BRE publishes housing & health briefing papers

BRE housing and health briefing paper 2011

BRE publishes their Briefing Paper which updates the BRE models and calculations using 2011 English Housing Survey and 2011 indicative NHS treatment costs.

In 2010 the BRE Trust published the results of a research project which sought to quantify the cost of people living in poor housing in England to the National Health Service. This was possible because of the availability of information from the English Housing Survey on the risk of a home incident occurring and its likely impact on health, measured through the Housing Health and Safety Rating System (HHSRS), combined with information from the NHS on treatment costs.

Key findings

This Briefing Paper updates the BRE models and calculations using 2011 English Housing Survey and 2011 indicative NHS treatment costs.  It also widens the definition from ‘poor housing’ to include all ‘sub-standard’ housing.

The next stage of this project will:

  • include treatment and care costs beyond the first year.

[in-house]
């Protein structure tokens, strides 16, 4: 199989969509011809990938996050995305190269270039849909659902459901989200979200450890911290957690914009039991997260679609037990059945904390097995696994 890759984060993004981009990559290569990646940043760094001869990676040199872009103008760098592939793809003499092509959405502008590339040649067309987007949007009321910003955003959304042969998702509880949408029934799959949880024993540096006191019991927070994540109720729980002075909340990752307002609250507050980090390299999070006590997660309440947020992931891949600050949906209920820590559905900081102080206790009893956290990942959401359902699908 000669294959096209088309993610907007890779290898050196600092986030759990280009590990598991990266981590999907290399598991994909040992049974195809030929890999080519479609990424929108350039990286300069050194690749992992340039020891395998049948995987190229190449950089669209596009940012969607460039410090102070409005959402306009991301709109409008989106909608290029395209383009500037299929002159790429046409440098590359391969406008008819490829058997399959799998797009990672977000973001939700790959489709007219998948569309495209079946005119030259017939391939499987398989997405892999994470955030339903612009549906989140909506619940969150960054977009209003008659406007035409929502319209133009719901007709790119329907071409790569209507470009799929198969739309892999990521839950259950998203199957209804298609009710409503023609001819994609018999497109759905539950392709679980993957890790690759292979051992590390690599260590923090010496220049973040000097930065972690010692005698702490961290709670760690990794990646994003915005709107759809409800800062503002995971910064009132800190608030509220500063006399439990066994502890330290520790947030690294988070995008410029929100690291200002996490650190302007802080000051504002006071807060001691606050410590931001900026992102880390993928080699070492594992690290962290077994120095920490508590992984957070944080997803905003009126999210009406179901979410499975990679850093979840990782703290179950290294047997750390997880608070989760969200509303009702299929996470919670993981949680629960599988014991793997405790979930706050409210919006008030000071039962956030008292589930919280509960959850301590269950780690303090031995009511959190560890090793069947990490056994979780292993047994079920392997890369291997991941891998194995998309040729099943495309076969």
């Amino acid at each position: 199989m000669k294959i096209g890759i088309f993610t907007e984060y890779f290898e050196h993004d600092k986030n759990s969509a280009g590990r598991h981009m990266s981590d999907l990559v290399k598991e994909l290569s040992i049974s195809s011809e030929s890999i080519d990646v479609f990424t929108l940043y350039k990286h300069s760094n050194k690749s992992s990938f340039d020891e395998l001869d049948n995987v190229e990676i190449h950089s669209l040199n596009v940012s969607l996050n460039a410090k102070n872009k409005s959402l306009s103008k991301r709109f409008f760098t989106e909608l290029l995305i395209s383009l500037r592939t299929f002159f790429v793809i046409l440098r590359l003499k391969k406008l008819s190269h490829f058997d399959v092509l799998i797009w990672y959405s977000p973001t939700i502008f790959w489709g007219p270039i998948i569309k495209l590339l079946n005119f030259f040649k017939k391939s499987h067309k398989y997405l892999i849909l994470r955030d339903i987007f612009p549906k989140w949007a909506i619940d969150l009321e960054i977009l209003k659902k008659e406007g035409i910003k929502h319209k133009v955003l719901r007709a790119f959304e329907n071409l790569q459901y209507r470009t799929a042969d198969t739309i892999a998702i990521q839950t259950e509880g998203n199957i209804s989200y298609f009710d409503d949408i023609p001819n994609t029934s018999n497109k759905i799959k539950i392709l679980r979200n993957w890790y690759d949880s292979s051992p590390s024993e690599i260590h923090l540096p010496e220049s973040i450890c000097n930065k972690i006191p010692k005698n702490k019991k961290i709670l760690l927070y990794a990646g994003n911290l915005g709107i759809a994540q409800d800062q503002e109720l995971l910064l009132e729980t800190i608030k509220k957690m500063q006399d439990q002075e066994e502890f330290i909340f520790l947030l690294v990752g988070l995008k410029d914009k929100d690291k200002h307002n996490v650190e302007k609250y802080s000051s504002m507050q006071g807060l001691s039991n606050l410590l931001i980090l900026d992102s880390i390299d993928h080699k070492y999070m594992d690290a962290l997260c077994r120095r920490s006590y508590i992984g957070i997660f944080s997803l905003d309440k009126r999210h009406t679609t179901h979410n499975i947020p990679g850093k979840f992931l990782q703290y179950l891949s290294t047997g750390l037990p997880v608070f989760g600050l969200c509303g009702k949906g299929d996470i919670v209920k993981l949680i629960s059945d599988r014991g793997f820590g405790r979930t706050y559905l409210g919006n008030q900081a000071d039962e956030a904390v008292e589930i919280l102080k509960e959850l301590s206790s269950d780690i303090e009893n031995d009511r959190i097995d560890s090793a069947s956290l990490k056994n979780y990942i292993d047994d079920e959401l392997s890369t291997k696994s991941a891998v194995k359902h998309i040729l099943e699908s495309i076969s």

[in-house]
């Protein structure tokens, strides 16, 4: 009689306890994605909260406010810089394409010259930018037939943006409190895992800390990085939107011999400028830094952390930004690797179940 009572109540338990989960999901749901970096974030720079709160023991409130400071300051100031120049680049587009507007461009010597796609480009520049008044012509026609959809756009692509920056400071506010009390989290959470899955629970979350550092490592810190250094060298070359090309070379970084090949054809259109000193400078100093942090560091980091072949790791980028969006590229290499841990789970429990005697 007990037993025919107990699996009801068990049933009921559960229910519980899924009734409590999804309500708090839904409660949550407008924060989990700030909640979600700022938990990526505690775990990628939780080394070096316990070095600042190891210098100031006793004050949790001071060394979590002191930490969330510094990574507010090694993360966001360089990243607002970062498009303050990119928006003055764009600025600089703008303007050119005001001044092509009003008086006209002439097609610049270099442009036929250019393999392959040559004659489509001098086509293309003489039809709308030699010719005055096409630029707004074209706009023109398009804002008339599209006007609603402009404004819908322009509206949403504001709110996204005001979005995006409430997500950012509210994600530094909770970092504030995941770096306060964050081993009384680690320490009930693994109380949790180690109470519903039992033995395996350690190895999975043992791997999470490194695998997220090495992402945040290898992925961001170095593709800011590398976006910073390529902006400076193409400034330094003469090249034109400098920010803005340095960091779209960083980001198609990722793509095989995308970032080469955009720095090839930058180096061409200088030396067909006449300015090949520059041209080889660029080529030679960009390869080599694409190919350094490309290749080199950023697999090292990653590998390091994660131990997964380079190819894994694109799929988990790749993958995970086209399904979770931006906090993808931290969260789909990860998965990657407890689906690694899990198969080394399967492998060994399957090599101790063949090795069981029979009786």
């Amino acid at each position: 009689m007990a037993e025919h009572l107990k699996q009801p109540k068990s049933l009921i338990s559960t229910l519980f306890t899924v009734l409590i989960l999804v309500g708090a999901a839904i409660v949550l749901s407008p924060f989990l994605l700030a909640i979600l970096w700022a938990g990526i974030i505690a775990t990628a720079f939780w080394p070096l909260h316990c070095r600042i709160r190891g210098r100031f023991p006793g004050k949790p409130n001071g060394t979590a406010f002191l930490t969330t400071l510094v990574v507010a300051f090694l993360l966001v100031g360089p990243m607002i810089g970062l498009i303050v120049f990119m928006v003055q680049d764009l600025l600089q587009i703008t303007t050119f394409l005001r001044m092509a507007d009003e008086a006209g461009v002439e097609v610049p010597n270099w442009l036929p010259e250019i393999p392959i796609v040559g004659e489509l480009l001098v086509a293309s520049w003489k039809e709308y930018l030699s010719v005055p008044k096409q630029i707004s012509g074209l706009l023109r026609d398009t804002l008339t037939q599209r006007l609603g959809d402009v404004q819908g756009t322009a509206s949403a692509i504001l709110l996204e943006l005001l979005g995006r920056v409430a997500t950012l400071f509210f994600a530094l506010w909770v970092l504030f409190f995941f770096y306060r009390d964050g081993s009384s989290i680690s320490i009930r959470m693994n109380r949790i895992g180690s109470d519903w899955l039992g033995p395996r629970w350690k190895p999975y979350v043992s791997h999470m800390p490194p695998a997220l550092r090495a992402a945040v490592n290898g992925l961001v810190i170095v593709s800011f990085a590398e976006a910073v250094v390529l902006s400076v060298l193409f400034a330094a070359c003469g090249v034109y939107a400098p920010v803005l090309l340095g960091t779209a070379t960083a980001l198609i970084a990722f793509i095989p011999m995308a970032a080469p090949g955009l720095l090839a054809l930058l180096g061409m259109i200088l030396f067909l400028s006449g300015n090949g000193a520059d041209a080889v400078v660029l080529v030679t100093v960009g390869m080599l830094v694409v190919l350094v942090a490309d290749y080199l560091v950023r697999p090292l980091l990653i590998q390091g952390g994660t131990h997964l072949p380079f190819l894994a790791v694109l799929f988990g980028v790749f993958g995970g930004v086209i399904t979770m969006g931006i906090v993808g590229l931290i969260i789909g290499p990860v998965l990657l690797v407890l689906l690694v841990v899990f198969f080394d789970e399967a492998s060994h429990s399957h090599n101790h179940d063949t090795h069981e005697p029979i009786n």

• include other costs to society beyond treatment and care costs – eg the impact on educational and employment attainment of living in sub-standard housing.

  • report in Quality Adjusted Life Years (QALY’s) as well as cost-benefits, to compare with other health impact research.

Report summary

This paper uses English Housing Survey (EHS)data and the research methodology used for the BRE Trust briefing paper on ‘The costs of poor housing to the NHS’ (see above) to provide an overview of the housing conditions of older people, and to estimate the cost to the NHS in England, of the poor housing occupied by the older population. This older population is examined by four key age bands; 55 to 64 years, 65 to 74 years, 75 years and over and 80 years and over.

It is hoped that this paper will be of interest to various professionals and academia working in the field of housing and/or health, for example:

  • Health and Wellbeing Boards, local housing, public health, NHS and social care commissioners, to help inform integrated commissioning and service delivery

  • Local and national providers of housing, health and care intended to improve the health and wellbeing of people as they age, such as Age Concern, Care and Repair England

  • National policy makers involved in the development of housing, health and social care strategies, particularly those at the Department of Communities and Local Government and the Department of Health.

Read the full report

Access the full findings and recommendations in the full report document.

Open as a PDF

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